Aleksandr Tretyakov adds to the Russian medal tally with a Bronze in the Men’s Skeleton, bringing Russia’s medals total to five (1 gold, 2 silver and 2 bronze) in a Vancouver Olympics which never promised to be favourable to Russia, even before the Games started. Scandal has followed scandal, ranging from a death on track to the incredible ruling in the men’s figure skating.
Aleksandr Tretyakov’s Bronze medal in the men’s Skeleton on Day 8, February 19, came as a welcome accomplishment after the scandal of Evgeni Plushenko’s Silver the previous day after a brilliant display in the men’s figure skating, won by the American Evan Lysacek with a very lacklustre performance. Japan’s Daisuke Takahashi got the Bronze.
On Day 7, the women’s curling team lost 3-10 to Britain, while the ice hockey brought mixed results: the women beat the PR China 2-1 and the men lost by the same result to Slovakia.
On Day 8, February 19, the women’s curling team lost 4-6 to the USA and then lost again 5-8 to Switzerland. In the Men’s Super-G Alpine Skiing, the Russian trio Aleksandr Horoshilov, Stepan Zuev and Sergei Maitakov managed classifications of 28, 36 and 55 in an event won by Norway’s Aksel Lund Svindal, with the Americans Bode Miller and Andrew Weibrecht taking Silver and Bronze.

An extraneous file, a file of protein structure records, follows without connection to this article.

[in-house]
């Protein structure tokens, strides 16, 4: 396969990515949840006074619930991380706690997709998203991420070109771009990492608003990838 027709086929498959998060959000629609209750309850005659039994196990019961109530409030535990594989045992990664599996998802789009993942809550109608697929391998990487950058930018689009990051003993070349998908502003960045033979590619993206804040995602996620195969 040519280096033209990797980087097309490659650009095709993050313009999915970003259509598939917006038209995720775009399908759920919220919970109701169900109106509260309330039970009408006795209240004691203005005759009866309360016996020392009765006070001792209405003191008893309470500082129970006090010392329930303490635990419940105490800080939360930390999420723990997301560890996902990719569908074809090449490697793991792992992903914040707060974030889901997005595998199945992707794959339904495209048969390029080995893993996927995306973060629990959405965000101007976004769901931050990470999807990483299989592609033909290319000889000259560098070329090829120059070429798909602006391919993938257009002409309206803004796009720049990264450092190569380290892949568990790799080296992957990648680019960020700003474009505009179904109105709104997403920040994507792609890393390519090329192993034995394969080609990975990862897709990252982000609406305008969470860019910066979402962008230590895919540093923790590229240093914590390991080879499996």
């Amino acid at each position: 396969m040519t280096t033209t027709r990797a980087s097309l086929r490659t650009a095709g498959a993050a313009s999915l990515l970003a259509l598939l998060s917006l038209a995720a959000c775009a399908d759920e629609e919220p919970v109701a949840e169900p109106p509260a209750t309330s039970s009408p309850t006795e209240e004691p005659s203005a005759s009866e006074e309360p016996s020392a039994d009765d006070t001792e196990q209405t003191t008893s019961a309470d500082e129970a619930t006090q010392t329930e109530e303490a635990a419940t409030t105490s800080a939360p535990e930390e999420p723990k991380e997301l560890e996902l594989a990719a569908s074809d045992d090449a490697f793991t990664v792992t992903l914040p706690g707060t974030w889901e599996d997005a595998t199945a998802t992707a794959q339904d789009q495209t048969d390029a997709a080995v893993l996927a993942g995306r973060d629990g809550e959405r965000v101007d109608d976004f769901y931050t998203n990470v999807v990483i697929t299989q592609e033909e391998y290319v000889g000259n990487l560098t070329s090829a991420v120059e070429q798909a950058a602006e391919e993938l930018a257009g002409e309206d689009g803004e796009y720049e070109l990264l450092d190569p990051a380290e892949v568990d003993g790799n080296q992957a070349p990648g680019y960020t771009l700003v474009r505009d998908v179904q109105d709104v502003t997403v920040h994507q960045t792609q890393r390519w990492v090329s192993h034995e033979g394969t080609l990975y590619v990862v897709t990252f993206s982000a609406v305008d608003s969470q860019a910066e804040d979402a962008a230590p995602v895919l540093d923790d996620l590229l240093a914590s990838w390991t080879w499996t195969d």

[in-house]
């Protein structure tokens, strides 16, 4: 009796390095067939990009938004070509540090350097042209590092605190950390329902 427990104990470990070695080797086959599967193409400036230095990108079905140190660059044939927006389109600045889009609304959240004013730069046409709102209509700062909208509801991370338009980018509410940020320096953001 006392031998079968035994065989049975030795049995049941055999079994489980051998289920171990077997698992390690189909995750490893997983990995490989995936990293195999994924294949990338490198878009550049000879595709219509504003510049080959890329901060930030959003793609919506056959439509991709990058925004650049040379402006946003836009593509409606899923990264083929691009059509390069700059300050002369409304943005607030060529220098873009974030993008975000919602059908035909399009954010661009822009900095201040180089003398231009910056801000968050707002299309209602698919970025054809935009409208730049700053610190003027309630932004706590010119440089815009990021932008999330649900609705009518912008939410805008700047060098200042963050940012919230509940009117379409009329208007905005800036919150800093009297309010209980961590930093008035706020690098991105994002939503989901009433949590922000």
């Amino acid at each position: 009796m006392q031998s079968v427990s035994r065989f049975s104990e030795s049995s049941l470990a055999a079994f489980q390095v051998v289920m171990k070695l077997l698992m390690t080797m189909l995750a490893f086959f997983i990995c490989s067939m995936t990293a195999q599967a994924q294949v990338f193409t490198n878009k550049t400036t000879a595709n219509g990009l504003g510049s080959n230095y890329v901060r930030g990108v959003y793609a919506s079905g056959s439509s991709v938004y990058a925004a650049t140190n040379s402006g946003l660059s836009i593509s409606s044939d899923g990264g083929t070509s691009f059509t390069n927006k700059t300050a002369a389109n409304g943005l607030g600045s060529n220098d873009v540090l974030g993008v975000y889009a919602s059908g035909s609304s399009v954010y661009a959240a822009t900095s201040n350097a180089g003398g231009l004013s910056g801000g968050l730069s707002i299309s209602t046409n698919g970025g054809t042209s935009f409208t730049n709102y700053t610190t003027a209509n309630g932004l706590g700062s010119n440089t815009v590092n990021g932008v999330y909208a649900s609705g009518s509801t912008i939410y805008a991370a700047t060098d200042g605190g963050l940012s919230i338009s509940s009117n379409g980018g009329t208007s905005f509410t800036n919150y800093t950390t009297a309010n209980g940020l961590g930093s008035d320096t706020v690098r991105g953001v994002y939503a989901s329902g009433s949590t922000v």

The Ladies’ 15 km pursuit was won by Norway’s Marit Bjoergen, with Silver going to Anna Haag (Switzerland) and Bronze to Poland’s Justyna Kowalczyk. The Russian girls were Olga Savialova (12), Irina Khazova (13), Olga Rotcheva (26) and Evgenia Medvedeva (40).
In the women’s skeleton, Elena Yudina was 18th while Gold went to Britain’s Amy Williams, Silver and Bronze to Germany’s Kerstin Szymkowiak and Anja Huber.
The men’s skeleton saved the day for Russia, bringing a welcome Bronze medal (Aleksandr Tretyakov) behind Canada’s Jon Montgomery and Latvia’s Martins Dukurs.
USA 21 (6,6,9)
Germany 13 (4,5,4)
Norway 10 (5,3,2)
To the Bolivian upper classes, President Evo Morales has to resign even if forced by extreme violence, or through a civil war.